An assistant principal is leaving Second Street School to return home to Nelson County.
Randy Adams will start next week as principal of Bloomfield Middle School in Bloomfield.
Adams said that he officially starts Monday, but he has already laid some groundwork while finishing his time at SSS. He said the transition between schools is "bittersweet." He will be closer to family, even becoming his niece's principal when she attends Bloomfield Middle School, but SSS has taught him how to be a leader.
Nelson County Schools holds a special place in Adams' heart. He said that when he was in elementary school, he was a "struggling reader" until fourth grade. However, the teachers around him did not give up on him and helped him grow. That helped lead him to being one of the first members of his family to go to college.
Before joining SSS about four years ago, Adams was an agriculture teacher at Anderson County High School. He decided to become an administrator in order to support teachers.
Adams said that while he grew up in Nelson County, he and his wife call several Kentucky counties home. He expects Frankfort will continue to see him every now and then.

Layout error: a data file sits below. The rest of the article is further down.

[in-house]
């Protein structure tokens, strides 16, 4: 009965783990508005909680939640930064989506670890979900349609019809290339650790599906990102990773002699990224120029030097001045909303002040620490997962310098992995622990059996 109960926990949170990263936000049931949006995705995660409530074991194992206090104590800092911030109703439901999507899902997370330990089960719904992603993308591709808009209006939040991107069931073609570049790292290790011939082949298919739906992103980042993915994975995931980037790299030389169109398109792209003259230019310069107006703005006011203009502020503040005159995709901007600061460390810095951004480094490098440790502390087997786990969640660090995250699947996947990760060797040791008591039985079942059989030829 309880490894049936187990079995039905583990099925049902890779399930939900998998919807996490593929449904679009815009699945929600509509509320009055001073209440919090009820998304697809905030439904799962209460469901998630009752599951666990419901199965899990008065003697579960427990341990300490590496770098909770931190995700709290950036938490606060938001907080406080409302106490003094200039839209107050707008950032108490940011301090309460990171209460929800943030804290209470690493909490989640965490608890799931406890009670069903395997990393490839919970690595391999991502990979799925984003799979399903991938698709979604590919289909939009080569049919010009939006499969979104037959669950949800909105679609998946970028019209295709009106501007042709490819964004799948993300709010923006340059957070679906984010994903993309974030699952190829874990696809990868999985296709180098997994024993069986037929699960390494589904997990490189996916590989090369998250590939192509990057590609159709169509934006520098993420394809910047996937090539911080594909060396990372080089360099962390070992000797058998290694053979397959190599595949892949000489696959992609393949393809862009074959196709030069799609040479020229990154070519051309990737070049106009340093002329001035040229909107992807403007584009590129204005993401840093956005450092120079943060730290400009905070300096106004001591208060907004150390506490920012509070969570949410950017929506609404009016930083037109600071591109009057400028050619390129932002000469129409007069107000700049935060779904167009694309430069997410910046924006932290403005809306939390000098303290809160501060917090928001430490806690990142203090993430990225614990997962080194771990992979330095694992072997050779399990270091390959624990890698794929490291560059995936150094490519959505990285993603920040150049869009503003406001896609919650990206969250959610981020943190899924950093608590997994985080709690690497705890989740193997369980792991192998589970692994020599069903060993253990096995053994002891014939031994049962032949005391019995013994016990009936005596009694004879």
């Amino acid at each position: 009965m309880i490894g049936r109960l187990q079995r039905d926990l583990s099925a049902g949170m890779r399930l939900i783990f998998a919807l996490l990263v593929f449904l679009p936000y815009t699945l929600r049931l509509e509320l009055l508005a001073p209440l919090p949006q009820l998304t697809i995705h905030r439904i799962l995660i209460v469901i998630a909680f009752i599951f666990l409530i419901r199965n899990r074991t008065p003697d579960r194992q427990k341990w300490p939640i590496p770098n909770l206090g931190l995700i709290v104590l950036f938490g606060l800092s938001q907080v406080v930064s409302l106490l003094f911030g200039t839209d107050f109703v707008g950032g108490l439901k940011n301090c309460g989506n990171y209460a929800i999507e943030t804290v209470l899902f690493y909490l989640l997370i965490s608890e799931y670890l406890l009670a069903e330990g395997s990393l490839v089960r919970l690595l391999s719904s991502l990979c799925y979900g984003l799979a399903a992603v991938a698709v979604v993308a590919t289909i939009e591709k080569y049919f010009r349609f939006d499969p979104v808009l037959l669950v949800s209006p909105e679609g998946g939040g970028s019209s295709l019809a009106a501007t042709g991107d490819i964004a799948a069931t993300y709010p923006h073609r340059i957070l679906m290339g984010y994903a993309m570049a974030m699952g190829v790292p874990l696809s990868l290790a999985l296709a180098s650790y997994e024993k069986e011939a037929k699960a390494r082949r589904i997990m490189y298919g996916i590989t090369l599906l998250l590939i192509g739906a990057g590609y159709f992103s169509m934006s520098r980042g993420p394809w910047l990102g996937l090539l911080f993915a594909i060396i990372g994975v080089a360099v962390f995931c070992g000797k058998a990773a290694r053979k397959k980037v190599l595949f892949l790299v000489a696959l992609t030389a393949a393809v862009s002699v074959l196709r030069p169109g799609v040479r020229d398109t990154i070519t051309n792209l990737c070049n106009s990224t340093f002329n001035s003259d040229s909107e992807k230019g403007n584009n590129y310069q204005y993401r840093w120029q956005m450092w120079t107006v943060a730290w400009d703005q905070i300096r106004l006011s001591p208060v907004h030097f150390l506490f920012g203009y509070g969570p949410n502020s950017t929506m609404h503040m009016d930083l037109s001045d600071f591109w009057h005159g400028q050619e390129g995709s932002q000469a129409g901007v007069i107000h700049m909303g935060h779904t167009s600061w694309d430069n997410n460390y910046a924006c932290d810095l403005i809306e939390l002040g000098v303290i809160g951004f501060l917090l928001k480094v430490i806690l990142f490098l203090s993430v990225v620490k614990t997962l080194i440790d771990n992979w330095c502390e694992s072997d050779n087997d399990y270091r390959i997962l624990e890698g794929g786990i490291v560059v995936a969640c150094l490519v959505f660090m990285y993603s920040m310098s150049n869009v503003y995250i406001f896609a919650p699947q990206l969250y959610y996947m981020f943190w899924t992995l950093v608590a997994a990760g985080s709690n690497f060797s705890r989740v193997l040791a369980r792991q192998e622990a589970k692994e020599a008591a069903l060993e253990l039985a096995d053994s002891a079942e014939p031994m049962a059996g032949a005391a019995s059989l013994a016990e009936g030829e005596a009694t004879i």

"Frankfort is still very important to me," Adams said.
Of his time at SSS, Adams said he feels "full of gratitude." He said he will miss working with the school's leadership team, including former Principal Dewey Hensley, then-Rigor Alignment Coach Sam Sams and counselors Amy Young and Lori Denton.
Sams was named the new principal of SSS earlier this month. Hensley announced his retirement in May. Adams said it speaks volumes about Hensley's and Superintendent Houston Barber's leadership that Adams and Sams both became principals in the same year. Adams said he is confident Sams will be a great leader at SSS.
According to Frankfort Independent Schools' website, the assistant principal position at SSS was posted on June 3. The job description includes that the future assistant principal "assists in the development and administration of school programs," "provides leadership and direction to staff with regard to the ongoing evaluation and improvement of educational programs" and more.
It was always easy to get out of bed and go to work in the morning at SSS, Adams said. He truly felt like the work he did at the school mattered.
For the person who becomes the next assistant principal at SSS, he offered some advice: Continue to learn and teach.
"Know you have an important role and you can potentially change a child's life or the life of a teacher," Adams said.